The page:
Fun ways to teach exclamation marks

Updated April 17, 2017

Children's writing is usually packed with exclamations, warnings and jokes, but most children don't start using punctuation to indicate expression until they are in Key Stage 2. Rhymes, stories and games are fun ways to introduce young children to the concept of the exclamation mark and when it is appropriate for them to use it.

Through rhyme

Songs and rhymes are effective teaching tools for children, as they are fun to learn and easy to remember. The California-based website, Can Teach, contains some charming poems and songs about punctuation and parts of speech, including the exclamation mark. If you don't want to borrow someone else's, you could always write your own.

Through storytelling

"Exclamation Mark!" by Amy Krouse Rosenthal and Tom Lichtenheld is on the face of it a short, funny story about being different and learning to be happy with yourself. But it is also a clever way to teach young children about what the exclamation mark means and when to use it. Stories are a good way to teach because they stick in the mind, especially when they are accompanied by illustrations as witty as those in this book.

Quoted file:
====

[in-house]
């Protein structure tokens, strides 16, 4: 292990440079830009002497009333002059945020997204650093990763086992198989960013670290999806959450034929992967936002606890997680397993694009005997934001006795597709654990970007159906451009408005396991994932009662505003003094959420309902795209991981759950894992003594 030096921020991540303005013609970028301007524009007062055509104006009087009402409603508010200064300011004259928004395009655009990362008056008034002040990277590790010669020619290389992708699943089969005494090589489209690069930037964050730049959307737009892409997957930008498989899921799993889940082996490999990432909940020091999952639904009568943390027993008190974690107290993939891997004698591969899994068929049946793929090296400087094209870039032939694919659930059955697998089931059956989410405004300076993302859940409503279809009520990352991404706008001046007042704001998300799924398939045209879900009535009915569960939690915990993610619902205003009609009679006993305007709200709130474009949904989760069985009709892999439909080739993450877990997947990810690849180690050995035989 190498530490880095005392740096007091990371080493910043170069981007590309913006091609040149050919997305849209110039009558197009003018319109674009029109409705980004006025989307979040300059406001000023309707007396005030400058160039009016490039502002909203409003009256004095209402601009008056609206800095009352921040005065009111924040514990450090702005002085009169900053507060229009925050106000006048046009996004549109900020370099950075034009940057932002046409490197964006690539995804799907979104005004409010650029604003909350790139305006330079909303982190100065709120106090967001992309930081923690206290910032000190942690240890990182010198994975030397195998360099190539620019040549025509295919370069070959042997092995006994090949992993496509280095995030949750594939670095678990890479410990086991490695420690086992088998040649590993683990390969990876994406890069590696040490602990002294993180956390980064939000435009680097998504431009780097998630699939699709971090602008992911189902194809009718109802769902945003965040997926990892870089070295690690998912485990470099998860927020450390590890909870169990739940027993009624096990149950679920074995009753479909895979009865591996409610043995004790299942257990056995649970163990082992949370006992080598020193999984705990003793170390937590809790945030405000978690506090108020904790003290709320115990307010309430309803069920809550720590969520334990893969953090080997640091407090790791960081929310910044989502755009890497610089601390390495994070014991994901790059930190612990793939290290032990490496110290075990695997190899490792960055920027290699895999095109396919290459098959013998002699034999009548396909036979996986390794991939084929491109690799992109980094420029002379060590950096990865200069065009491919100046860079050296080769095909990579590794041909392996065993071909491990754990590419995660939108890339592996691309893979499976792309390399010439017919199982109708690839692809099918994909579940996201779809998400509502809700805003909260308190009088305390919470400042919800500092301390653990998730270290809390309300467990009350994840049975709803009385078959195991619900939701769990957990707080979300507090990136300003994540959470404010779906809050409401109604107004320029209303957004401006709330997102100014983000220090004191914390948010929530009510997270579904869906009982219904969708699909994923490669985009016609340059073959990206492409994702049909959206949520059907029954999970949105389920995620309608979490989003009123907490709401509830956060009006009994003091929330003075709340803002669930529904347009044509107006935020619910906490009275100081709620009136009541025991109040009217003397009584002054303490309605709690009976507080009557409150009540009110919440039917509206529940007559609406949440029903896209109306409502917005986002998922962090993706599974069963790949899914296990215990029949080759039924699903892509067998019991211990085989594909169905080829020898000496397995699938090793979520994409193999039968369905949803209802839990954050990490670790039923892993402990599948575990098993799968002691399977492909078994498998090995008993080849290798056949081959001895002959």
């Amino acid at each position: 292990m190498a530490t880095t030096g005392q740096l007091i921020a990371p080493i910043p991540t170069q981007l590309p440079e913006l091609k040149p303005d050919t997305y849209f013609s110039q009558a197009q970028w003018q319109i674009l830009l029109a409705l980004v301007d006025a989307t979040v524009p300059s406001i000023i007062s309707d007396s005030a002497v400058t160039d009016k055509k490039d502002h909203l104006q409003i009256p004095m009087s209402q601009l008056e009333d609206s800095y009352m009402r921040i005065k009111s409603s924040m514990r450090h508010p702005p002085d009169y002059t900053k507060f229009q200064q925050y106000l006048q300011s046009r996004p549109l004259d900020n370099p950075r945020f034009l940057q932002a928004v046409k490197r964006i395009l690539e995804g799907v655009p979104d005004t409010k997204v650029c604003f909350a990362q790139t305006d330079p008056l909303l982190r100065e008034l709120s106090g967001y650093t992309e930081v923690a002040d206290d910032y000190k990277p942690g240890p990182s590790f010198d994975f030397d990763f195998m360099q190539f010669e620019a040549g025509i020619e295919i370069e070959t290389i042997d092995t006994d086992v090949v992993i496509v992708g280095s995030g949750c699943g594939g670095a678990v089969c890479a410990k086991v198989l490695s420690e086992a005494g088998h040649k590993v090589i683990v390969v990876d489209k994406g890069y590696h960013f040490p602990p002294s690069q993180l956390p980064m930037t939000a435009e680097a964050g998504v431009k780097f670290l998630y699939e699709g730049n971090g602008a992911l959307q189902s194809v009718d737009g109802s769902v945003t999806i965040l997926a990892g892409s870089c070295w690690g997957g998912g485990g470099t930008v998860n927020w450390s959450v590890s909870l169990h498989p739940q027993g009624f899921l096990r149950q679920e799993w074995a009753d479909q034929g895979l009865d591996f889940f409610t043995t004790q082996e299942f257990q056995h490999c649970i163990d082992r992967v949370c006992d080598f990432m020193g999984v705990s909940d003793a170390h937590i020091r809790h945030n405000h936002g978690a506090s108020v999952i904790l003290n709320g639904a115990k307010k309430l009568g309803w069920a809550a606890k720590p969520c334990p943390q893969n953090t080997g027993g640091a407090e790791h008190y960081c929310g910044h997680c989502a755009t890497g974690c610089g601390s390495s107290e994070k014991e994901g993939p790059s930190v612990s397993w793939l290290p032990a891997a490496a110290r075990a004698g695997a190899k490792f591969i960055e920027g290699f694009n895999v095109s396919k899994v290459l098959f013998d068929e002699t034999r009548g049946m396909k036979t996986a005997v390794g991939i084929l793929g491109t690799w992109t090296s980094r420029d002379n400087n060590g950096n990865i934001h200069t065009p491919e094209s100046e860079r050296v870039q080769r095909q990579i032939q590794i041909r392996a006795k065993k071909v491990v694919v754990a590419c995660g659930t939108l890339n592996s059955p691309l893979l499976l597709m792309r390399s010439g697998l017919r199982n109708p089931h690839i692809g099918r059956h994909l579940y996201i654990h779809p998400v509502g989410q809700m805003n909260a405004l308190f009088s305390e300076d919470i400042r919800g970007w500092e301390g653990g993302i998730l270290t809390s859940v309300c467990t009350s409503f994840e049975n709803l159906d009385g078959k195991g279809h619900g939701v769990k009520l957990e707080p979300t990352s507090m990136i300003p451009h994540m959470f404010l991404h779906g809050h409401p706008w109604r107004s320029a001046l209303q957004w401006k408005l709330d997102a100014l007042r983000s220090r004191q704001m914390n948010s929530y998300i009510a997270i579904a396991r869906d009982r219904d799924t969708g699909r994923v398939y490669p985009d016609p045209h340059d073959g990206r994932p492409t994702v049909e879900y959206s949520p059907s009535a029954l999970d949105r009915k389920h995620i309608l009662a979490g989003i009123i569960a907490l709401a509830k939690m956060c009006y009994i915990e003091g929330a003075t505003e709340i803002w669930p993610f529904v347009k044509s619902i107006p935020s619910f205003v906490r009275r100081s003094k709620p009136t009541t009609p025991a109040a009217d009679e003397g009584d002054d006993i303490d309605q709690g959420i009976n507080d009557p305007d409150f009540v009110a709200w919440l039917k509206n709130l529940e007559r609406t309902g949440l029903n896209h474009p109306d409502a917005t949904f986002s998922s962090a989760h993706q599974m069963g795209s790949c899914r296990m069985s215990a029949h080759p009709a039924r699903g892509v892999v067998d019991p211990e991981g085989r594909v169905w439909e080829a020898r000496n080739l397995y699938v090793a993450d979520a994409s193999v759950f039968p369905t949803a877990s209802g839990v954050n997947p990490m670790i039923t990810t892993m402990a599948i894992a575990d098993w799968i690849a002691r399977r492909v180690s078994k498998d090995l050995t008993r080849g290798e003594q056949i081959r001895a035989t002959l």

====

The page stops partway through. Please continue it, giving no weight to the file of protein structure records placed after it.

Through acting it out

It is often a good idea to teach exclamation marks and question marks together. Write out some brief sentences and get the class to decide if they should be completed with exclamation marks or question marks. Then get them to read the sentences out loud, really exaggerating the emotion expressed by the punctuation. Divide the children into pairs and get them to write, punctuate and act our their own sentences.

Through listening

This exercise tests the teacher's acting skills. Divide the class into two teams. Read out list of sentences with exaggerated emotions -- some could be questions, some exclamations and some statements. Both teams have to decide how to punctuate the sentences according to how you have read them. The team that gets the most right wins.

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About the Author

Lalla Scotter has been writing professionally since 1988, covering topics ranging from leadership to agriculture. Her work has appeared in publications such as the "Financial Times" and "Oxford Today." Scotter holds an honors Bachelor of Arts in English from the University of Bristol.